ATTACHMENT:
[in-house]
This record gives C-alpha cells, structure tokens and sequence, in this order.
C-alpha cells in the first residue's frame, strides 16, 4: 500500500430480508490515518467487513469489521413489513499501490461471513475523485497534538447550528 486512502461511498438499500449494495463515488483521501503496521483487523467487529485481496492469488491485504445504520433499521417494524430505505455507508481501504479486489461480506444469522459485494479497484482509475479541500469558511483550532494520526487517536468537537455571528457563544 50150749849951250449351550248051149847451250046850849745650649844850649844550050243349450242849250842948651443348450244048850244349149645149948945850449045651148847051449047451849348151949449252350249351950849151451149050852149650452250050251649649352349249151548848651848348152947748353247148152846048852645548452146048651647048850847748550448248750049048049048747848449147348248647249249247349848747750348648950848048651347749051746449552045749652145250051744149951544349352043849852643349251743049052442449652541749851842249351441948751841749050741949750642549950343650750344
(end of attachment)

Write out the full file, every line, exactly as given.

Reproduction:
[in-house]
This record gives C-alpha cells, structure tokens and sequence, in this order.
C-alpha cells in the first residue's frame, strides 16, 4: 500500500430480508490515518467487513469489521413489513499501490461471513475523485497534538447550528 486512502461511498438499500449494495463515488483521501503496521483487523467487529485481496492469488491485504445504520433499521417494524430505505455507508481501504479486489461480506444469522459485494479497484482509475479541500469558511483550532494520526487517536468537537455571528457563544 50150749849951250449351550248051149847451250046850849745650649844850649844550050243349450242849250842948651443348450244048850244349149645149948945850449045651148847051449047451849348151949449252350249351950849151451149050852149650452250050251649649352349249151548848651848348152947748353247148152846048852645548452146048651647048850847748550448248750049048049048747848449147348248647249249247349848747750348648950848048651347749051746449552045749652145250051744149951544349352043849852643349251743049052442449652541749851842249351441948751841749050741949750642549950343650750344